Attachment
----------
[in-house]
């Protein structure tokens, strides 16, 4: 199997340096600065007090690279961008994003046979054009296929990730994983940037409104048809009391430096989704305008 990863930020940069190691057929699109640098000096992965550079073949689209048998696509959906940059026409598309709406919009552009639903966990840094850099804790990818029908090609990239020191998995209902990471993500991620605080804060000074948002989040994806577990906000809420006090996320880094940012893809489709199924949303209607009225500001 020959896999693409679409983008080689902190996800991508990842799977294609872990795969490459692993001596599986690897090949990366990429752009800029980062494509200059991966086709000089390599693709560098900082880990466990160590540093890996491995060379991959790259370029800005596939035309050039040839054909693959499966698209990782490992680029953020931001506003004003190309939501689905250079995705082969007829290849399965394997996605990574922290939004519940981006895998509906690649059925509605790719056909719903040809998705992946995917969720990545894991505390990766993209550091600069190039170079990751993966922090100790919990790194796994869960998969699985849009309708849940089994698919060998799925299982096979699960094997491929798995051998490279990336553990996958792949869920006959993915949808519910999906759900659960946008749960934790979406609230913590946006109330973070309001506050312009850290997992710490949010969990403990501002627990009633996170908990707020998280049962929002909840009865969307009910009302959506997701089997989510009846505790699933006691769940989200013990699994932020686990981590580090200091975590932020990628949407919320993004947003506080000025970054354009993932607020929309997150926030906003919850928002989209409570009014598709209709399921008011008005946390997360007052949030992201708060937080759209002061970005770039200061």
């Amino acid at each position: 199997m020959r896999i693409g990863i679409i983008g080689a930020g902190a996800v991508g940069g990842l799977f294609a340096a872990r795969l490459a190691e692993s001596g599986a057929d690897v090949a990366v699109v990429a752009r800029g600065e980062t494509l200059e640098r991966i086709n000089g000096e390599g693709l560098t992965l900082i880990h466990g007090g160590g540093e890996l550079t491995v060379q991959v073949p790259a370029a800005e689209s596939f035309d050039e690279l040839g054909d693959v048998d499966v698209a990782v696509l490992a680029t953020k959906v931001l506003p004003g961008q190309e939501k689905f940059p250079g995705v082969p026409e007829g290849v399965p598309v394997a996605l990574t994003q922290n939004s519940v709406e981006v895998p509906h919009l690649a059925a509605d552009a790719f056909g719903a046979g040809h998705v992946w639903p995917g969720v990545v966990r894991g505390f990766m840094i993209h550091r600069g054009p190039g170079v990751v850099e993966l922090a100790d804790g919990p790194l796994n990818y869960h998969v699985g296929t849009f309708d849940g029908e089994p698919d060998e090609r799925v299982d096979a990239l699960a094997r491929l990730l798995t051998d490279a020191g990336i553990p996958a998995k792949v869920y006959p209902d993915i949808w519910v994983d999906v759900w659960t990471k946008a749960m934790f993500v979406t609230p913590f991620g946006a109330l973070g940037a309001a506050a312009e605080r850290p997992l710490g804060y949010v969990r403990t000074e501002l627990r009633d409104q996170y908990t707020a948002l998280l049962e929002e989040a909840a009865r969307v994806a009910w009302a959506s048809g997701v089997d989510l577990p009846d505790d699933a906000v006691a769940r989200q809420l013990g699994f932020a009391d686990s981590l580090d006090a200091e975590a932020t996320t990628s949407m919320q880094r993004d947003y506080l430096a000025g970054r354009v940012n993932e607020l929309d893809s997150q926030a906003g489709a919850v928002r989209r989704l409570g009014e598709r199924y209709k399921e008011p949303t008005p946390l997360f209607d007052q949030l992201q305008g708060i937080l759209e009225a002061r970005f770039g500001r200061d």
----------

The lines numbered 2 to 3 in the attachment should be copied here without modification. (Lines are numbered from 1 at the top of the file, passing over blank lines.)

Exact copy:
């Protein structure tokens, strides 16, 4: 199997340096600065007090690279961008994003046979054009296929990730994983940037409104048809009391430096989704305008 990863930020940069190691057929699109640098000096992965550079073949689209048998696509959906940059026409598309709406919009552009639903966990840094850099804790990818029908090609990239020191998995209902990471993500991620605080804060000074948002989040994806577990906000809420006090996320880094940012893809489709199924949303209607009225500001 020959896999693409679409983008080689902190996800991508990842799977294609872990795969490459692993001596599986690897090949990366990429752009800029980062494509200059991966086709000089390599693709560098900082880990466990160590540093890996491995060379991959790259370029800005596939035309050039040839054909693959499966698209990782490992680029953020931001506003004003190309939501689905250079995705082969007829290849399965394997996605990574922290939004519940981006895998509906690649059925509605790719056909719903040809998705992946995917969720990545894991505390990766993209550091600069190039170079990751993966922090100790919990790194796994869960998969699985849009309708849940089994698919060998799925299982096979699960094997491929798995051998490279990336553990996958792949869920006959993915949808519910999906759900659960946008749960934790979406609230913590946006109330973070309001506050312009850290997992710490949010969990403990501002627990009633996170908990707020998280049962929002909840009865969307009910009302959506997701089997989510009846505790699933006691769940989200013990699994932020686990981590580090200091975590932020990628949407919320993004947003506080000025970054354009993932607020929309997150926030906003919850928002989209409570009014598709209709399921008011008005946390997360007052949030992201708060937080759209002061970005770039200061």
């Amino acid at each position: 199997m020959r896999i693409g990863i679409i983008g080689a930020g902190a996800v991508g940069g990842l799977f294609a340096a872990r795969l490459a190691e692993s001596g599986a057929d690897v090949a990366v699109v990429a752009r800029g600065e980062t494509l200059e640098r991966i086709n000089g000096e390599g693709l560098t992965l900082i880990h466990g007090g160590g540093e890996l550079t491995v060379q991959v073949p790259a370029a800005e689209s596939f035309d050039e690279l040839g054909d693959v048998d499966v698209a990782v696509l490992a680029t953020k959906v931001l506003p004003g961008q190309e939501k689905f940059p250079g995705v082969p026409e007829g290849v399965p598309v394997a996605l990574t994003q922290n939004s519940v709406e981006v895998p509906h919009l690649a059925a509605d552009a790719f056909g719903a046979g040809h998705v992946w639903p995917g969720v990545v966990r894991g505390f990766m840094i993209h550091r600069g054009p190039g170079v990751v850099e993966l922090a100790d804790g919990p790194l796994n990818y869960h998969v699985g296929t849009f309708d849940g029908e089994p698919d060998e090609r799925v299982d096979a990239l699960a094997r491929l990730l798995t051998d490279a020191g990336i553990p996958a998995k792949v869920y006959p209902d993915i949808w519910v994983d999906v759900w659960t990471k946008a749960m934790f993500v979406t609230p913590f991620g946006a109330l973070g940037a309001a506050a312009e605080r850290p997992l710490g804060y949010v969990r403990t000074e501002l627990r009633d409104q996170y908990t707020a948002l998280l049962e929002e989040a909840a009865r969307v994806a009910w009302a959506s048809g997701v089997d989510l577990p009846d505790d699933a906000v006691a769940r989200q809420l013990g699994f932020a009391d686990s981590l580090d006090a200091e975590a932020t996320t990628s949407m919320q880094r993004d947003y506080l430096a000025g970054r354009v940012n993932e607020l929309d893809s997150q926030a906003g489709a919850v928002r989209r989704l409570g009014e598709r199924y209709k399921e008011p949303t008005p946390l997360f209607d007052q949030l992201q305008g708060i937080l759209e009225a002061r970005f770039g500001r200061d």